Chris DeJong, Founder and President of Big Blue Swim School, is a five-time U.S. National Champion swimmer.
Since the pandemic hit, there’s been countless articles about the race for “digital transformation” as companies rush to restructure their business models to meet customers online and support remote work. But there is a second digital transformation of sorts that has begun. As Baby Boomers retire en masse and Gen-X remains ignored, Millennials will step into the C-Suite, marking a transition of power from analog to digital.
While not true “digital natives,” Millennials (of whom I am a part) are very much tech-first people. They went through the internet’s awkward teenage years as teens themselves, watching as screaming dial-up connections turned into always-on broadband and as cell phones went from indestructible bricks to pocket computers that put the desktops of their childhood to shame. Millennials have seen firsthand how powerful and transformative technology can be, and it’s been a strong influence in shaping their views of the world and how they approach its problems.
With that in mind, here are four ways that I predict Millennial perspective on technology will reshape how business is done.
1. They think device-first.
To be successful in business, it’s vital that you meet customers where they are—and today, that’s smartphones. In less than 20 years, these devices have solidified themselves as central tools in our everyday lives. Now they are the primary way that we shop, consume entertainment and even manage finances.
Older generations may have berated Millennials for their tech dependance, but as consumers become more device-centric, a device-first mindset will be key to meeting their expectations and preferences. Companies who don’t approach their customer journey from a phone-first perspective, even if their business isn’t remotely technical, will likely create friction-filled journeys that leave customers frustrated and searching for solutions elsewhere.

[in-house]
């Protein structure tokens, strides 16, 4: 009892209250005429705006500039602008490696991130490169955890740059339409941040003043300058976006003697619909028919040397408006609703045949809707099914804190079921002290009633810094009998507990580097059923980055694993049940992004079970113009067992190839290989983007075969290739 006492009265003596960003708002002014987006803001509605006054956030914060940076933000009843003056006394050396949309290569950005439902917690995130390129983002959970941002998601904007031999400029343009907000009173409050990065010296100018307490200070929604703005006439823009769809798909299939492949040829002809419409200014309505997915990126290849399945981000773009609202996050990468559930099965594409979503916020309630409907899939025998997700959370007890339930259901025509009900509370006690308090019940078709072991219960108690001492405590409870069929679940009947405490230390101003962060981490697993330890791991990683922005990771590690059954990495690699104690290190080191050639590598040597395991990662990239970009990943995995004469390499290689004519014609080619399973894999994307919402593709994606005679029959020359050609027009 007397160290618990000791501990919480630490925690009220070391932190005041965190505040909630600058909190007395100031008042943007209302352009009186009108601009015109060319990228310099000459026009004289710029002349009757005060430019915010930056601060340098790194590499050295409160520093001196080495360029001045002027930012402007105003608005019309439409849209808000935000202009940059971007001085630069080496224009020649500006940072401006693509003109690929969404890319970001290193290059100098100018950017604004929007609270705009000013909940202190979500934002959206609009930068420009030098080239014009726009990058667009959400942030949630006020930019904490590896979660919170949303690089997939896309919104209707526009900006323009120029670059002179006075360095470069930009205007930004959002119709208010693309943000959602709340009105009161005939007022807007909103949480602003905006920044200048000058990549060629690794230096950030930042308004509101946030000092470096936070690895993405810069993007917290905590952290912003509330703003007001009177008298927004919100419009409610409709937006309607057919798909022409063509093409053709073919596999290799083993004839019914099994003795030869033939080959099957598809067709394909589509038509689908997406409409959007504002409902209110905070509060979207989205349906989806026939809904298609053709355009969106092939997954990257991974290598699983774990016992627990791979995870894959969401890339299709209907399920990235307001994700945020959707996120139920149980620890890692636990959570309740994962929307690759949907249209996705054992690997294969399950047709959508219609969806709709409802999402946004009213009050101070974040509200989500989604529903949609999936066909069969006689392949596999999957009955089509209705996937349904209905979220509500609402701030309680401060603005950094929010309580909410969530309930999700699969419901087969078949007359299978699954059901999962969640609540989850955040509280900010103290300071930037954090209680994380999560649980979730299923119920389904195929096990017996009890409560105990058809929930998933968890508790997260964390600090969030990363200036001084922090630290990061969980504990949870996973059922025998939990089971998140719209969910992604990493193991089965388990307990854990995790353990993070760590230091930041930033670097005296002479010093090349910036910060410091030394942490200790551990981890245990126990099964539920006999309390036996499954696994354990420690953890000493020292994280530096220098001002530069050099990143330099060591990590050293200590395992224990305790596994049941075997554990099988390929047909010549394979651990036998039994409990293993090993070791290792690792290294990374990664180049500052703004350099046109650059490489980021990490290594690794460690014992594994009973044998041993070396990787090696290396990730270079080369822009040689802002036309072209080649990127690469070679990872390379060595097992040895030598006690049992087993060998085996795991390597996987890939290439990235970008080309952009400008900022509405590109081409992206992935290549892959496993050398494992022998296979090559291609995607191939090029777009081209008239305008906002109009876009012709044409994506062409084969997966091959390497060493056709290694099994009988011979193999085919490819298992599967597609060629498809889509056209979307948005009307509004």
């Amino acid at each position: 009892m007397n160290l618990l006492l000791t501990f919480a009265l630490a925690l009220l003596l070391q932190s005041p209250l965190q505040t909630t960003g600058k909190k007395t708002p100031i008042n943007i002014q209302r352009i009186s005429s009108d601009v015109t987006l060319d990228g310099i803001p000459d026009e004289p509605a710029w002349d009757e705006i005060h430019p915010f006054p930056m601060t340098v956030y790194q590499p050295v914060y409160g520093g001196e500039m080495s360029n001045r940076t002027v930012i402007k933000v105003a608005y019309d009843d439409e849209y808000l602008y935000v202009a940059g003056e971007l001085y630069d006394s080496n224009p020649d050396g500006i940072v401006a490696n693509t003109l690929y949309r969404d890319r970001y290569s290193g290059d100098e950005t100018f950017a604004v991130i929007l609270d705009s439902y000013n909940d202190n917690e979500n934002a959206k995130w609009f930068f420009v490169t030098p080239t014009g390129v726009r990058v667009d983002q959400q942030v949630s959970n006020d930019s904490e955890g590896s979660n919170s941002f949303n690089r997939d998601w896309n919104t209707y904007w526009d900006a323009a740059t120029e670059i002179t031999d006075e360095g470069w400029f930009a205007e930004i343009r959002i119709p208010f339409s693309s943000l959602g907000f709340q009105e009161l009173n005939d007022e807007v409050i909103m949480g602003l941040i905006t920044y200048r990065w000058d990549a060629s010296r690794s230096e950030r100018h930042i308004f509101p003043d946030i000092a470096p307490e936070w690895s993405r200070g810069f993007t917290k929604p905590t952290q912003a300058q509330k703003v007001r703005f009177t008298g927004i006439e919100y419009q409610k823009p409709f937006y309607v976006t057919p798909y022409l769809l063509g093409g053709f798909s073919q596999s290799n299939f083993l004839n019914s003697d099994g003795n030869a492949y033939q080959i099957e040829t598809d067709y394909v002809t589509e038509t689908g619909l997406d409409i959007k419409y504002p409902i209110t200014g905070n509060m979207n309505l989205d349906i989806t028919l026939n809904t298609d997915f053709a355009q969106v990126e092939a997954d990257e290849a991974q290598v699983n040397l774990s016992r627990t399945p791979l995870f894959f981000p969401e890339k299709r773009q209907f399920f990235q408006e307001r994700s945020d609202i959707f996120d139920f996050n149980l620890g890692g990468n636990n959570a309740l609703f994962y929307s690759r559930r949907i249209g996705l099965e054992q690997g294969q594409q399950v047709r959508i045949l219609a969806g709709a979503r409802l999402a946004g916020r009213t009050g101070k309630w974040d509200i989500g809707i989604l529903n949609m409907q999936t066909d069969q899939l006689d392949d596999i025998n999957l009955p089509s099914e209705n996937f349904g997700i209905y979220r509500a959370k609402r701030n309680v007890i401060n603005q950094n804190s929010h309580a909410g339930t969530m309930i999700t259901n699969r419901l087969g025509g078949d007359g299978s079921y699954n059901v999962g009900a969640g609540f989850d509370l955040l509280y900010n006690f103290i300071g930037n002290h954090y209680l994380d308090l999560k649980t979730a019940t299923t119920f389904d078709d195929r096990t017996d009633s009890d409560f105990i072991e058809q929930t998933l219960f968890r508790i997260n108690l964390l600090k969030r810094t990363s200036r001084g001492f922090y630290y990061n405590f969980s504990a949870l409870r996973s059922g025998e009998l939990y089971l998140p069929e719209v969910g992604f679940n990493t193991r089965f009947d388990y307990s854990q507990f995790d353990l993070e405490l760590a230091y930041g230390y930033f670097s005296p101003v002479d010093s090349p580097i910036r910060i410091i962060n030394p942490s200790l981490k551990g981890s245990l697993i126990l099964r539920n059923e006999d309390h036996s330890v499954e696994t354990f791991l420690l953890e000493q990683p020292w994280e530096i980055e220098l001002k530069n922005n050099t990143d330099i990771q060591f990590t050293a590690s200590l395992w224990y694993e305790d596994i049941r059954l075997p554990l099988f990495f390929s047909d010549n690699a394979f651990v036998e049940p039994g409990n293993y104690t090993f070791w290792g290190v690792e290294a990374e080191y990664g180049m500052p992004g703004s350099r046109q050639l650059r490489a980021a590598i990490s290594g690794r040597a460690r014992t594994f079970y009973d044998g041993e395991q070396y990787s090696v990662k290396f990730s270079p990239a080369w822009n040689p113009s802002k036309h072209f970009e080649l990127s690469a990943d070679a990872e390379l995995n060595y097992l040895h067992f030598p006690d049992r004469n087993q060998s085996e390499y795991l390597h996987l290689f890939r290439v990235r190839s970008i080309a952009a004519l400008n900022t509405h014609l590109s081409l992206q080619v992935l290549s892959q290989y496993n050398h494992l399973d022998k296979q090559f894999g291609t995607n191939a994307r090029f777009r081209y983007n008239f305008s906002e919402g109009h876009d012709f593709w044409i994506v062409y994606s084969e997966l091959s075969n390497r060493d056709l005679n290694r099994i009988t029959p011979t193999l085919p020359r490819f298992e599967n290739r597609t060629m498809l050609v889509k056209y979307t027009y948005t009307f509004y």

2. They see tech as an enhancement, but not a replacement.
I’ve lost count of the number of headlines over the years proclaiming, “In This Many Years, This Technology Will Make This Industry Completely Obsolete.” But so far, aside from a few like Blockbuster, most of them haven’t played out as predicted.
Despite their tech-forward tendencies, my experience has been that digital natives and Millennials have a firm understanding of technology as just a tool, not a magical solution that can turn any business it touches into a goldmine. Millennials saw the implosion of the dotcom bubble as kids and witnessed the rise and fall of many a tech startup in the mid-aughts and early 2010s. Technology has the power to make things faster, easier and more convenient, but it still needs to be built on a solid business model to succeed.
3. They take a data-based approach.
Growing up in an era with constant access to near-limitless data, Millennials have been primed to believe that you can find the answer to almost any question if you can find the right information. And they’ve developed the skills to find it, too. It may sound odd, but years of scrolling through search results, comparing websites and trawling through links to find original sources in order to win an argument with a stranger hold strange parallels with data analysis. So, it should come as no surprise that Millennials found themselves right at home with business data. In my experience, if you can collect and measure something, you can use it to answer questions.
4. They see tech as constantly evolving.
The short shelf life of modern technology is relatively new and goes directly against the “If it ain’t broke, don’t fix it” mentality of nondigital generations. This has resulted in many businesses using computer systems that have gone on well past their last supported update—more commonly known as “legacy tech.”
However, as a digital generation, Millennials hail from the realm of frequent updates and upgrades. To them, these are signs of ongoing progress and the promise of something better. This is why I believe that Millennial leadership will see the tech stack go from a series of stagnant solutions to a set of tools that is constantly evolving.
To stay successful, businesses need leaders who understand the perspectives of their consumers; and in today’s world, those consumers are growing increasingly digital. While the population hasn’t gone full digital native yet, we are quickly approaching that curve. Businesses will need to pivot quickly to adapt to shifting preferences and meet new expectations, and that includes tapping the skills and perspectives of Millennials and other digital natives in the workforce.
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